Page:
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Durham University

Postgraduate Modules 2019/2020

Module Description

Please ensure you check the module availability box for each module outline, as not all modules will run in each academic year. Each module description relates to the year indicated in the module availability box. Please be aware that modules may change from year to year, and may be amended to take account of, for example: changing staff expertise, disciplinary developments, the requirements of external bodies and partners, and student feedback.

Department: Archaeology

ARCH41330: Conservation Skills

Type Tied Level 4 Credits 30 Availability Available in 2019/20
Tied to F4K507 Conservation of Archaeological and Museum Objects (Professional Practice)
Tied to F4K707 Conservation of Archaeological and Museum Objects (Dissertation)

Prerequisites

  • None.

Corequisites

  • Conservation Theory.

Excluded Combination of Modules

  • None.

Aims

  • To enable students to acquire a capacity for undertaking a range of laboratory, fieldwork, recording, cleaning, adhesion and replication skills at a professional and advanced level.
  • To develop the students capacity for good ethical judgement in relation to conservation.

Content

  • This module comprises a series of practicals, which enable students to acquire the advanced skills of examining, conserving, packaging and replicating archaeological and museum objects. A series of seminars are designed to engage students in a series of ethical debates to develop their judgmental skills to a professional level.

Learning Outcomes

Subject-specific Knowledge:
  • A detailed knowledge of the physical and chemical basis for the decay, stabilisation and conservation processes of ancient and historic materials.
  • A detailed understanding at an advanced level of archaeological and historic materials and technologies, in order to appreciate and recover the information contained in every object.
  • A substantive understanding of the history and organisation of conservation, and the key ethical ideas and debates that underpin it.
Subject-specific Skills:
  • Advanced practical skills necessary for competently cleaning (remove surface accretions and decay products above the original surface), stabilising and restoring (accurate reconstruction or revisualisation) artefacts and a professional knowledge of the safety issues inherent in working in a conservation laboratory.
  • Develop to a professional standard, the judgmental skills necessary for pro-active decision making in conservation work.
  • A mastery of research and recording skills relevant to dealing with historical and archaeological objects.
  • The skills of object replication (exact three dimensional duplication of an object form), materials testing and protective packaging.
Key Skills:
  • Become familiar with, and gain experience in, methods of analytical investigation.
  • A well-developed understanding of organisational and managerial skills (necessary to secure and utilise the resources that will be required to solve the future problems which conserving our heritage will present).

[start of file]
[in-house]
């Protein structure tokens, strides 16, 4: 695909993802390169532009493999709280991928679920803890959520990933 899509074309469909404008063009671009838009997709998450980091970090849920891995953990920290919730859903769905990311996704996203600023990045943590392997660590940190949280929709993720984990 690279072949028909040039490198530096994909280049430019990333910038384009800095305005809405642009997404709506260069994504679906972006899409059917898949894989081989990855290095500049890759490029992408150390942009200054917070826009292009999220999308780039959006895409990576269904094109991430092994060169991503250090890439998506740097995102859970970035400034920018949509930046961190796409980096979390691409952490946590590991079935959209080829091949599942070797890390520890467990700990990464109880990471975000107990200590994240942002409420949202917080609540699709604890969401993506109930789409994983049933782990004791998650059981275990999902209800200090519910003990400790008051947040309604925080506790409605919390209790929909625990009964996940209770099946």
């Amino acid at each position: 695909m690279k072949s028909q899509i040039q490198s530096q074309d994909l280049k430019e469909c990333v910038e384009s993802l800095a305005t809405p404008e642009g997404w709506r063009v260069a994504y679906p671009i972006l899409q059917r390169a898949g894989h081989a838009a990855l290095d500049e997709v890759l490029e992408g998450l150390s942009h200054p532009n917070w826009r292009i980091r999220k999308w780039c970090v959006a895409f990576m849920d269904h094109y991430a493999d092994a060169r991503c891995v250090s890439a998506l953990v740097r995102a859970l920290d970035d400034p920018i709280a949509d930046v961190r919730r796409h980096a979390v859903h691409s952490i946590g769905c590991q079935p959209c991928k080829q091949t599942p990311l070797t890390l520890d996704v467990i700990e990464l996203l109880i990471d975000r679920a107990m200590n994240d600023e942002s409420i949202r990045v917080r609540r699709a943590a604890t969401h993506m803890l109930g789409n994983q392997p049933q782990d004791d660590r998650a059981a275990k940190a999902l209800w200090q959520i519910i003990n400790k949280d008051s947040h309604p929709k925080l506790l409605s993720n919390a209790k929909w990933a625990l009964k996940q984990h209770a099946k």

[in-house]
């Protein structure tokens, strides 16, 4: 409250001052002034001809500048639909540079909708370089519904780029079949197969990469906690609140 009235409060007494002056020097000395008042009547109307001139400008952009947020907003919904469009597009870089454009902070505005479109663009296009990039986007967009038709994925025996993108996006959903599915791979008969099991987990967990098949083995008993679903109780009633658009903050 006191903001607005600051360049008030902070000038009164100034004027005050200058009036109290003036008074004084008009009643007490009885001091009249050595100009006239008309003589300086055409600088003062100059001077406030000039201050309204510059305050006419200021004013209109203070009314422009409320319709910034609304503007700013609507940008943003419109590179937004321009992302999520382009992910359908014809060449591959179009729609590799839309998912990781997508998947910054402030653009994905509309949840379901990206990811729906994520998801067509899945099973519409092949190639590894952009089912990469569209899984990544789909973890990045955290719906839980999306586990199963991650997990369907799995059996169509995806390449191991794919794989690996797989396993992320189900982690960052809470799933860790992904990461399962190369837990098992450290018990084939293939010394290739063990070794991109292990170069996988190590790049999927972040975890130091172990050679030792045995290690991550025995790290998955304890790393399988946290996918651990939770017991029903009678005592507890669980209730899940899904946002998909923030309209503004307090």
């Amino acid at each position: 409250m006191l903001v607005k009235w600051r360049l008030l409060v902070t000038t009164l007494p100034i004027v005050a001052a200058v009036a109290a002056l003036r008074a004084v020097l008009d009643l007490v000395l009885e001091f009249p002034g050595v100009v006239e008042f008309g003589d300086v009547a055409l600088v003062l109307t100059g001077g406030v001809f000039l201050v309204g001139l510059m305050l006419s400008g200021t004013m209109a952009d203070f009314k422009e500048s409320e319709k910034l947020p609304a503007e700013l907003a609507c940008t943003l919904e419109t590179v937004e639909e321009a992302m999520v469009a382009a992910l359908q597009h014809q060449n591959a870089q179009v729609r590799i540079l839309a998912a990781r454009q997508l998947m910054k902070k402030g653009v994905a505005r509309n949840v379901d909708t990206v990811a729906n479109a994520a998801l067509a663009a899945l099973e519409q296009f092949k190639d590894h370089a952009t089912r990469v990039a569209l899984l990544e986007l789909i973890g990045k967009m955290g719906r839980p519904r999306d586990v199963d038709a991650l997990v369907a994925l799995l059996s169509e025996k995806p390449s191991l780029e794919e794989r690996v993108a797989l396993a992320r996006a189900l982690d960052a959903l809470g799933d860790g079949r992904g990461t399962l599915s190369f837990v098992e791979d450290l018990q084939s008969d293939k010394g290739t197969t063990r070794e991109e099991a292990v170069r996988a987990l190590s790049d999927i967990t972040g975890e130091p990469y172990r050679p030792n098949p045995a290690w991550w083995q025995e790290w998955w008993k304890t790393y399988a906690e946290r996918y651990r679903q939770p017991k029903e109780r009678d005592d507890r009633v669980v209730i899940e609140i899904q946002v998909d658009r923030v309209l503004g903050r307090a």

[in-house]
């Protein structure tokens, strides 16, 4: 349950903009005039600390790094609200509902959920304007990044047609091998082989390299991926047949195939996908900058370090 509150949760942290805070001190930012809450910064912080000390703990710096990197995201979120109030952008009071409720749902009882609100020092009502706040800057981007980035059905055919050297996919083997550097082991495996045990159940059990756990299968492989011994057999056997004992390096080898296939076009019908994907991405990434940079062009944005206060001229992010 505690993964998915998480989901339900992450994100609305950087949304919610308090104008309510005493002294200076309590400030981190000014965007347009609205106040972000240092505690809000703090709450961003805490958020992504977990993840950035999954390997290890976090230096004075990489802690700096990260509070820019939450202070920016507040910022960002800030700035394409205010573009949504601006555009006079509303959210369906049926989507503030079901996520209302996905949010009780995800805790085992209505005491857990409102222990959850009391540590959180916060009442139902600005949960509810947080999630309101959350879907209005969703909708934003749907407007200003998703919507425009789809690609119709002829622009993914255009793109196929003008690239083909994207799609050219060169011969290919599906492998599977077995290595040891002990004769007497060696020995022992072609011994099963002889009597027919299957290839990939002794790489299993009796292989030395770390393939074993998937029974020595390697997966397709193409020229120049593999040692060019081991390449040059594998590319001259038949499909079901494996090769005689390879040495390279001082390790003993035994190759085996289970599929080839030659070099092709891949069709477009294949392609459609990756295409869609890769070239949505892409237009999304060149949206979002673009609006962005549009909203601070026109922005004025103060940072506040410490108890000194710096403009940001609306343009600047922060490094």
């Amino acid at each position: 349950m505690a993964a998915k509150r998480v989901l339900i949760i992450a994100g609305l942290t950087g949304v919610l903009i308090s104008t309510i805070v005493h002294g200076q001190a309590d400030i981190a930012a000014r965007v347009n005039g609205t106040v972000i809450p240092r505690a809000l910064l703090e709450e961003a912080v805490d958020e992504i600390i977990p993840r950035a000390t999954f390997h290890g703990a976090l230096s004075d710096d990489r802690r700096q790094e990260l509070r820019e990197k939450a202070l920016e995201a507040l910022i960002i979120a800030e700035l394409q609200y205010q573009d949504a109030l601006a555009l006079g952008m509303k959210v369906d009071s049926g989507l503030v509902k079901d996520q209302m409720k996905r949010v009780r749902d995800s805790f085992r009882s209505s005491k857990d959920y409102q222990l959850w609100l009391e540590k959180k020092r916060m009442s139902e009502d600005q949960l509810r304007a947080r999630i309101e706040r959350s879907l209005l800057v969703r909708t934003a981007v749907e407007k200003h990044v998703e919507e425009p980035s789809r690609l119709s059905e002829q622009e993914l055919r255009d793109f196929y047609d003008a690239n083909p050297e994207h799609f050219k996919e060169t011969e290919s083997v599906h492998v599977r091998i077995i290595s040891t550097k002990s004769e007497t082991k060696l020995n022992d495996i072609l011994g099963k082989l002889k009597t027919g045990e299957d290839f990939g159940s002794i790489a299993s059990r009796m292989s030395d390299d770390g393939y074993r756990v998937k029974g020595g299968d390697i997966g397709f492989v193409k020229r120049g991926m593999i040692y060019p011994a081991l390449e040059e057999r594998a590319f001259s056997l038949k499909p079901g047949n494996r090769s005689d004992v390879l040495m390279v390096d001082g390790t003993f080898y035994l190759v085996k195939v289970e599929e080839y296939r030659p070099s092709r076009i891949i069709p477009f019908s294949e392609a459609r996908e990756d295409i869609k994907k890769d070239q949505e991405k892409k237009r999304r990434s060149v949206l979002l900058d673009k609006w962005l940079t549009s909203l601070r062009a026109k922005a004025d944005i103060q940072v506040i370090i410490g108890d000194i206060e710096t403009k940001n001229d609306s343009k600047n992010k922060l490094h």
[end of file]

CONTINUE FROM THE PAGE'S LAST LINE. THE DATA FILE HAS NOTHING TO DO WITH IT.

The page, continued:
• Communication skills in written, image, computer and verbal formats to a professional standard. Students shold balance where to use words and where images in this Portfolio, thus only a total word limit is deliberately given.
  • Demonstrate to a professional standard an ability to undertake research, collect information (data) and critically evaluate it, and to draw appropriate conclusions.

Modes of Teaching, Learning and Assessment and how these contribute to the learning outcomes of the module

  • Teaching is primarily provided through supervised practicals, demonstrations, seminars and self study materials and DUO.
  • Learning is primarily achieved through undertaking practical activities, independent study, seeing demonstrations and participating in discussions.
  • Assessment is achieved through a portfolio of work learning is through reading, discussion and physical practice.

Teaching Methods and Contact Hours

Activity Number Frequency Duration Total/Hours
Practicals 30 6 150
Seminars 9 1 9
Demonstrations 3 1 3
Lectures 4 1 4
Self study 119
Total 300

Summative Assessment

Component: Portfolio (6000 words max) Component Weighting: 100%
Element Length / duration Element Weighting Resit Opportunity
Object conservation report 1 11% 1
Object conservation report 2 11% 1
Object conservation report 3 11% 1
Materials testing 11% 1
Solvent & Adhesives Testing 11% 1
Seminar Summary 1 11% 1
Seminar Summary 2 11% 1
Box Making 11% 1
Replication 12% 1

Formative Assessment:

The seminar summaries (precis) exercise has a formative piece of work in the Conservation Theory module taken by all students doing the Conservation Skills module. The object reports are based on laboratory record cards completed in the practicals.


Attendance at all activities marked with this symbol will be monitored. Students who fail to attend these activities, or to complete the summative or formative assessment specified above, will be subject to the procedures defined in the University's General Regulation V, and may be required to leave the University


    If you have a question about Durham's modular degree programmes, please visit our User Guide. If you have a question about modular programmes that is not covered by the User Guide, or a query about the Postgraduate Module Handbook, please contact us using the Comments and Questions form below.